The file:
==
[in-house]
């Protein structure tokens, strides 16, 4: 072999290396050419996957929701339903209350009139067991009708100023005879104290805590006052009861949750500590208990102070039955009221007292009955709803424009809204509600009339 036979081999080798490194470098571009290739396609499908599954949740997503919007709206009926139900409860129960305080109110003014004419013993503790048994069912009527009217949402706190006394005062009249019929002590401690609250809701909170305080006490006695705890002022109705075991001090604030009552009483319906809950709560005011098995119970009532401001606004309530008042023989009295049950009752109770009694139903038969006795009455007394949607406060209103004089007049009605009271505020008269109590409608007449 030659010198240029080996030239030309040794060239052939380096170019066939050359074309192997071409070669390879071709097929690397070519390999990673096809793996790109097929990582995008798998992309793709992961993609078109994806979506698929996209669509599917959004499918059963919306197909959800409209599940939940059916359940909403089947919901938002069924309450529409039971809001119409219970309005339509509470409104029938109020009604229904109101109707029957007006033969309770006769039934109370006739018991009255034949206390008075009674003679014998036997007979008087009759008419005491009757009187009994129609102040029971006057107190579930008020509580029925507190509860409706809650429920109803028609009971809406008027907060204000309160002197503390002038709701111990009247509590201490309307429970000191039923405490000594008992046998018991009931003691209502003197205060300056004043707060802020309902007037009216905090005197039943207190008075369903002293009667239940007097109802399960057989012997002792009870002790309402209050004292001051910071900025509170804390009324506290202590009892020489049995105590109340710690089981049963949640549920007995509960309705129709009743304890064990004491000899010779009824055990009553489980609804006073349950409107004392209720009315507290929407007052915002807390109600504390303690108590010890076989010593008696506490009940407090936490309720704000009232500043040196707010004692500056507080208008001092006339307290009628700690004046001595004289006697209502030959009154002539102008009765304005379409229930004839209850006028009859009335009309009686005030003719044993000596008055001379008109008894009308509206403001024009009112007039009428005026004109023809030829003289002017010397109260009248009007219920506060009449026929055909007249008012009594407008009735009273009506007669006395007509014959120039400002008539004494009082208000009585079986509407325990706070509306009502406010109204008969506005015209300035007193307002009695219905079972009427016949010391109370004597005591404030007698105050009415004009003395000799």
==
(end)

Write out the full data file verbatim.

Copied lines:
[in-house]
């Protein structure tokens, strides 16, 4: 072999290396050419996957929701339903209350009139067991009708100023005879104290805590006052009861949750500590208990102070039955009221007292009955709803424009809204509600009339 036979081999080798490194470098571009290739396609499908599954949740997503919007709206009926139900409860129960305080109110003014004419013993503790048994069912009527009217949402706190006394005062009249019929002590401690609250809701909170305080006490006695705890002022109705075991001090604030009552009483319906809950709560005011098995119970009532401001606004309530008042023989009295049950009752109770009694139903038969006795009455007394949607406060209103004089007049009605009271505020008269109590409608007449 030659010198240029080996030239030309040794060239052939380096170019066939050359074309192997071409070669390879071709097929690397070519390999990673096809793996790109097929990582995008798998992309793709992961993609078109994806979506698929996209669509599917959004499918059963919306197909959800409209599940939940059916359940909403089947919901938002069924309450529409039971809001119409219970309005339509509470409104029938109020009604229904109101109707029957007006033969309770006769039934109370006739018991009255034949206390008075009674003679014998036997007979008087009759008419005491009757009187009994129609102040029971006057107190579930008020509580029925507190509860409706809650429920109803028609009971809406008027907060204000309160002197503390002038709701111990009247509590201490309307429970000191039923405490000594008992046998018991009931003691209502003197205060300056004043707060802020309902007037009216905090005197039943207190008075369903002293009667239940007097109802399960057989012997002792009870002790309402209050004292001051910071900025509170804390009324506290202590009892020489049995105590109340710690089981049963949640549920007995509960309705129709009743304890064990004491000899010779009824055990009553489980609804006073349950409107004392209720009315507290929407007052915002807390109600504390303690108590010890076989010593008696506490009940407090936490309720704000009232500043040196707010004692500056507080208008001092006339307290009628700690004046001595004289006697209502030959009154002539102008009765304005379409229930004839209850006028009859009335009309009686005030003719044993000596008055001379008109008894009308509206403001024009009112007039009428005026004109023809030829003289002017010397109260009248009007219920506060009449026929055909007249008012009594407008009735009273009506007669006395007509014959120039400002008539004494009082208000009585079986509407325990706070509306009502406010109204008969506005015209300035007193307002009695219905079972009427016949010391109370004597005591404030007698105050009415004009003395000799």